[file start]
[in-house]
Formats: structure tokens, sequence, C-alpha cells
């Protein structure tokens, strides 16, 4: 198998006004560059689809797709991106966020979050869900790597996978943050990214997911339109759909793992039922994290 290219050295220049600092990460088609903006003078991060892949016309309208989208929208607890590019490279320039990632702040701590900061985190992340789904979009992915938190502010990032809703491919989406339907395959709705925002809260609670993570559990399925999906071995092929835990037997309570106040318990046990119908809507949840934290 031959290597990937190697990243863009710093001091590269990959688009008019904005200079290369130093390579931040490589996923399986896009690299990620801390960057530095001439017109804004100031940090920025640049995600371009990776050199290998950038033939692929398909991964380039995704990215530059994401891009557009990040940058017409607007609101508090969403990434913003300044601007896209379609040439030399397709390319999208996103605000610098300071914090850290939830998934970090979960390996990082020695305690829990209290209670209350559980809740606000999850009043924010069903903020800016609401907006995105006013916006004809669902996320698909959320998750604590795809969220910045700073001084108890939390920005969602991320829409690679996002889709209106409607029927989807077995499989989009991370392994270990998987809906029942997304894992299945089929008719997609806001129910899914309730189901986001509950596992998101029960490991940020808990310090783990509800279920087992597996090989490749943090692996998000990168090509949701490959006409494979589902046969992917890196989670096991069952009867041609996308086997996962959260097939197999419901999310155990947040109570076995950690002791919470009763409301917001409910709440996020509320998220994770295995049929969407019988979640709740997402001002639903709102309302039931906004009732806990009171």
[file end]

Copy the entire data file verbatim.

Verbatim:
[in-house]
Formats: structure tokens, sequence, C-alpha cells
């Protein structure tokens, strides 16, 4: 198998006004560059689809797709991106966020979050869900790597996978943050990214997911339109759909793992039922994290 290219050295220049600092990460088609903006003078991060892949016309309208989208929208607890590019490279320039990632702040701590900061985190992340789904979009992915938190502010990032809703491919989406339907395959709705925002809260609670993570559990399925999906071995092929835990037997309570106040318990046990119908809507949840934290 031959290597990937190697990243863009710093001091590269990959688009008019904005200079290369130093390579931040490589996923399986896009690299990620801390960057530095001439017109804004100031940090920025640049995600371009990776050199290998950038033939692929398909991964380039995704990215530059994401891009557009990040940058017409607007609101508090969403990434913003300044601007896209379609040439030399397709390319999208996103605000610098300071914090850290939830998934970090979960390996990082020695305690829990209290209670209350559980809740606000999850009043924010069903903020800016609401907006995105006013916006004809669902996320698909959320998750604590795809969220910045700073001084108890939390920005969602991320829409690679996002889709209106409607029927989807077995499989989009991370392994270990998987809906029942997304894992299945089929008719997609806001129910899914309730189901986001509950596992998101029960490991940020808990310090783990509800279920087992597996090989490749943090692996998000990168090509949701490959006409494979589902046969992917890196989670096991069952009867041609996308086997996962959260097939197999419901999310155990947040109570076995950690002791919470009763409301917001409910709440996020509320998220994770295995049929969407019988979640709740997402001002639903709102309302039931906004009732806990009171």